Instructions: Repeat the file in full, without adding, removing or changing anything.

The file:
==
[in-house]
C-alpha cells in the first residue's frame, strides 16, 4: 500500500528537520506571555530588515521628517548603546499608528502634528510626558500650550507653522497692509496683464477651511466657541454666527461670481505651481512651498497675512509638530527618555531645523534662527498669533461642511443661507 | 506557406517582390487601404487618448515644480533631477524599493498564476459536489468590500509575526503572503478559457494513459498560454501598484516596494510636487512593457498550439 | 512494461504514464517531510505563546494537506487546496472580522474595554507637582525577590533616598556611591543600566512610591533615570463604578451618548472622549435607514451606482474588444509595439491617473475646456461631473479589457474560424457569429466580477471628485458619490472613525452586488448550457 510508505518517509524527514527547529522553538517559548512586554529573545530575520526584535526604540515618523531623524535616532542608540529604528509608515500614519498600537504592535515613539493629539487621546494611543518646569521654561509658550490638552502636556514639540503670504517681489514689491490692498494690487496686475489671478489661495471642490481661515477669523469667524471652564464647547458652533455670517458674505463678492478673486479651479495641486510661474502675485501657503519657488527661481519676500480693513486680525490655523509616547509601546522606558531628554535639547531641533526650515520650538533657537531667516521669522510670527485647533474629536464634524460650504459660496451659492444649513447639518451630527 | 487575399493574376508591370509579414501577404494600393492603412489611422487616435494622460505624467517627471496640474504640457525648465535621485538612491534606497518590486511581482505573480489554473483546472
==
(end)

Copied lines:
[in-house]
C-alpha cells in the first residue's frame, strides 16, 4: 500500500528537520506571555530588515521628517548603546499608528502634528510626558500650550507653522497692509496683464477651511466657541454666527461670481505651481512651498497675512509638530527618555531645523534662527498669533461642511443661507 | 506557406517582390487601404487618448515644480533631477524599493498564476459536489468590500509575526503572503478559457494513459498560454501598484516596494510636487512593457498550439 | 512494461504514464517531510505563546494537506487546496472580522474595554507637582525577590533616598556611591543600566512610591533615570463604578451618548472622549435607514451606482474588444509595439491617473475646456461631473479589457474560424457569429466580477471628485458619490472613525452586488448550457 510508505518517509524527514527547529522553538517559548512586554529573545530575520526584535526604540515618523531623524535616532542608540529604528509608515500614519498600537504592535515613539493629539487621546494611543518646569521654561509658550490638552502636556514639540503670504517681489514689491490692498494690487496686475489671478489661495471642490481661515477669523469667524471652564464647547458652533455670517458674505463678492478673486479651479495641486510661474502675485501657503519657488527661481519676500480693513486680525490655523509616547509601546522606558531628554535639547531641533526650515520650538533657537531667516521669522510670527485647533474629536464634524460650504459660496451659492444649513447639518451630527 | 487575399493574376508591370509579414501577404494600393492603412489611422487616435494622460505624467517627471496640474504640457525648465535621485538612491534606497518590486511581482505573480489554473483546472